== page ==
One then checks that this is an embedding.
I should check this some day; for the moment, I am taking it on faith. —Toby
In either case, the idea is:
A point of Cantor space corresponds to a number written in base $3$ with infinitely many digits, using only the digits $0$ and $2$; while
An open corresponds to a union of intervals, each of which is given by approximating a number in base $3$ to a finite number of digits, using only the digits $0$ and $2$.
One sometimes speaks of the Cantor set to stress that one is considering Cantor space as a subspace of the real line.
As we can also consider Cantor space as a product space $(\mathbb{Z}/2)^n$ of countably many copies of $\mathbb{Z}/(2)$, which carries a group structure, we can view Cantor space $C$ as a topological group. In particular, it is a homogeneous space (its group of self-homeomorphisms acts transitively on the space).
Cantor space, especially in its guise as a subspace of the real line, is quite famous; see Wikipedia. Here are some headline properties:
Cantor space is a compact Hausdorff space. (For the topological space, this statement is again equivalent to the fan theorem; for the locale, it holds regardless.)
Cantor space is totally disconnected.
Cantor space is metrizable, and every compact metrizable space is a quotient space of Cantor space.
As a subspace of $\mathbb{R}$, the Cantor set is perfect and uncountable but of Lebesgue measure zero.
The Cantor set is a precisely self-similar fractal? with Hausdorff dimension $\log_3 2 \approx 0.631$.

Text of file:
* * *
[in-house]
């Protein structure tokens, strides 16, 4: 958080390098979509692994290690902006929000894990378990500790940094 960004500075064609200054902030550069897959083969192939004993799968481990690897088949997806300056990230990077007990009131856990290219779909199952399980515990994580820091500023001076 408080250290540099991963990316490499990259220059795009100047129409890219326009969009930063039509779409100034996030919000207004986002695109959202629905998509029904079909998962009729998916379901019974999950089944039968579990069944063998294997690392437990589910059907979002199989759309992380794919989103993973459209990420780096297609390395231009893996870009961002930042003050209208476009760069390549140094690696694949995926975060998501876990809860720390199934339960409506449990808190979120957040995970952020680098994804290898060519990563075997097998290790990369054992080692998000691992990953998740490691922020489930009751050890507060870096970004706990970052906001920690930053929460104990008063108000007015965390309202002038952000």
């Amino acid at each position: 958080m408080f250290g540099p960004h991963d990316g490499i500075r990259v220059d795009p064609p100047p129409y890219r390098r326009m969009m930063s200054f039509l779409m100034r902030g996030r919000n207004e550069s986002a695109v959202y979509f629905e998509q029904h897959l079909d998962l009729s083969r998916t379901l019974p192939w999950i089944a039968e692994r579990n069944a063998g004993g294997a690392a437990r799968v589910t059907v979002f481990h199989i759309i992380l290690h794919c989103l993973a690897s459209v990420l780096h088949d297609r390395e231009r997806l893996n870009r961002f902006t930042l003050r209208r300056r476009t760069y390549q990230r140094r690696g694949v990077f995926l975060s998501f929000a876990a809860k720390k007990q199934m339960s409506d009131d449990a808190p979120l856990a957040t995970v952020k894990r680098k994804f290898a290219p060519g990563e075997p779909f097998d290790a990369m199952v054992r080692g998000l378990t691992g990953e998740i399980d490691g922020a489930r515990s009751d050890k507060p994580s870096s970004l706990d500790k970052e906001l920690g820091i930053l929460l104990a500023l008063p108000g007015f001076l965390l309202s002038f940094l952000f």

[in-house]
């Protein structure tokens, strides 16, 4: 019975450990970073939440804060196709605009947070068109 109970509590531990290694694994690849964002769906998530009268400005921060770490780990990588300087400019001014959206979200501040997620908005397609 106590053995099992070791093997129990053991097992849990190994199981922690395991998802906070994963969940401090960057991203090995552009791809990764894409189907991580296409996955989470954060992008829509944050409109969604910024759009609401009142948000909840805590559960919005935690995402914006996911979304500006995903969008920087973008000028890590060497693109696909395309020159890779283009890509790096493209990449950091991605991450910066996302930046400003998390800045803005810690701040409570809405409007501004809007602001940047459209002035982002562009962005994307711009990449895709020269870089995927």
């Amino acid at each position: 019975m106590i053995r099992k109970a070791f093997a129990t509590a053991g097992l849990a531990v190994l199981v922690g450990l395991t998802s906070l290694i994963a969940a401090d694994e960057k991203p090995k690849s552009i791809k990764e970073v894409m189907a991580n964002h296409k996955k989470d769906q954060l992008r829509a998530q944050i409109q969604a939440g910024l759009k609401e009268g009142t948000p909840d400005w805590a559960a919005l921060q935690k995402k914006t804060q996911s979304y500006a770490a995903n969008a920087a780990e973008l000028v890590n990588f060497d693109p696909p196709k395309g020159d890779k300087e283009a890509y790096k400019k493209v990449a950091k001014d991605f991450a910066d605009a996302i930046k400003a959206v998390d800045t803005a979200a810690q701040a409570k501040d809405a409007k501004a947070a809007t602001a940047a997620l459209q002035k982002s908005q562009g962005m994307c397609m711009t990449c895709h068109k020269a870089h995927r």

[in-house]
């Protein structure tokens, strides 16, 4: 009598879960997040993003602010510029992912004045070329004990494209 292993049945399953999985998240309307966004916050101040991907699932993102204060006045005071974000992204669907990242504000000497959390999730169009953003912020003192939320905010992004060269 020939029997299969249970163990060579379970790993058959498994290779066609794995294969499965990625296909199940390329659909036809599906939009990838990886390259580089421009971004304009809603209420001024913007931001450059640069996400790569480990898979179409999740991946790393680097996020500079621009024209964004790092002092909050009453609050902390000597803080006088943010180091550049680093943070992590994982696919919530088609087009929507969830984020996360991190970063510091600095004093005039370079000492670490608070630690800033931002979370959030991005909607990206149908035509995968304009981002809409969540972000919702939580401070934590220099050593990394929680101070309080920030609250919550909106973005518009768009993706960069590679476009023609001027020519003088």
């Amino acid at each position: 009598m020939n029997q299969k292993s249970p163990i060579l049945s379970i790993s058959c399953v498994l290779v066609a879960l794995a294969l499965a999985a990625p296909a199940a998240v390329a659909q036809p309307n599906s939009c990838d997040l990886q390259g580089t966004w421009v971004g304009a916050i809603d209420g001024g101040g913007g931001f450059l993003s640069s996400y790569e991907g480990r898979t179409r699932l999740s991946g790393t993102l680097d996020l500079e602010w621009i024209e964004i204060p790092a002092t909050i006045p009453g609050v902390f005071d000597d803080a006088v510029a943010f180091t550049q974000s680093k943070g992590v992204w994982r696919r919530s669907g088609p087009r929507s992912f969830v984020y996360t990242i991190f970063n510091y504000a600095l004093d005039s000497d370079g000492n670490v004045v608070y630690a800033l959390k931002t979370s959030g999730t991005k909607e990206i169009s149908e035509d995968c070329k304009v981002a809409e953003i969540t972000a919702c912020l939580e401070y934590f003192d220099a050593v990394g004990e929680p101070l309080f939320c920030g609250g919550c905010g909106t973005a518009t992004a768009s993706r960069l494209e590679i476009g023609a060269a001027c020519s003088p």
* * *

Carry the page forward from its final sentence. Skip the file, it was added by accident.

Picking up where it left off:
A space is homeomorphic to Cantor space if and only if it is nonempty, compact, totally disconnected, metrizable, and perfect.
This result is sometimes called Brouwer’s theorem. It can be seen from the perspective of Stone duality, where the dual result is that any two countable atomless Boolean algebras are isomorphic; this dual result can be proven by a back-and-forth argument?.
The one-point compactification $\widebar{X}$ of a space $X$ that is second-countable locally compact Hausdorff, totally disconnected and perfect, is homeomorphic to Cantor space (provided $X$ is not itself compact).
$\widebar{X}$ is also second-countable, compact Hausdorff and therefore compact regular, and so by the Urysohn metrization theorem it is compact metrizable. The point $p$ at infinity is not isolated since we assume $X$ is not compact, so $\widebar{X}$ is perfect. If $V$ is any open neighborhood of $p$, so $V = \neg K$ for some compact $K \subset X$, then we claim there exists a clopen that contains $K$; in that case $V$ contains a clopen whence $\{p\}$ is the quasi-component of $p$ (hence also the connected component since we’re in a compact Hausdorff space). But the argument here shows that for each $x \in K$ there is a clopen neighborhood of $x$ contained in $\neg \{p\}$; finitely many of these clopens cover $K$, and the claim follows by considering their union.
It follows from this result that all such spaces $X$ are homeomorphic: they all have Cantor space as their one-point compactifications, and so they are all homeomorphic to the space obtained obtained by removing a single point from Cantor space. This applies for example to spaces obtained by removing a finite number $n \geq 1$ of points from Cantor space.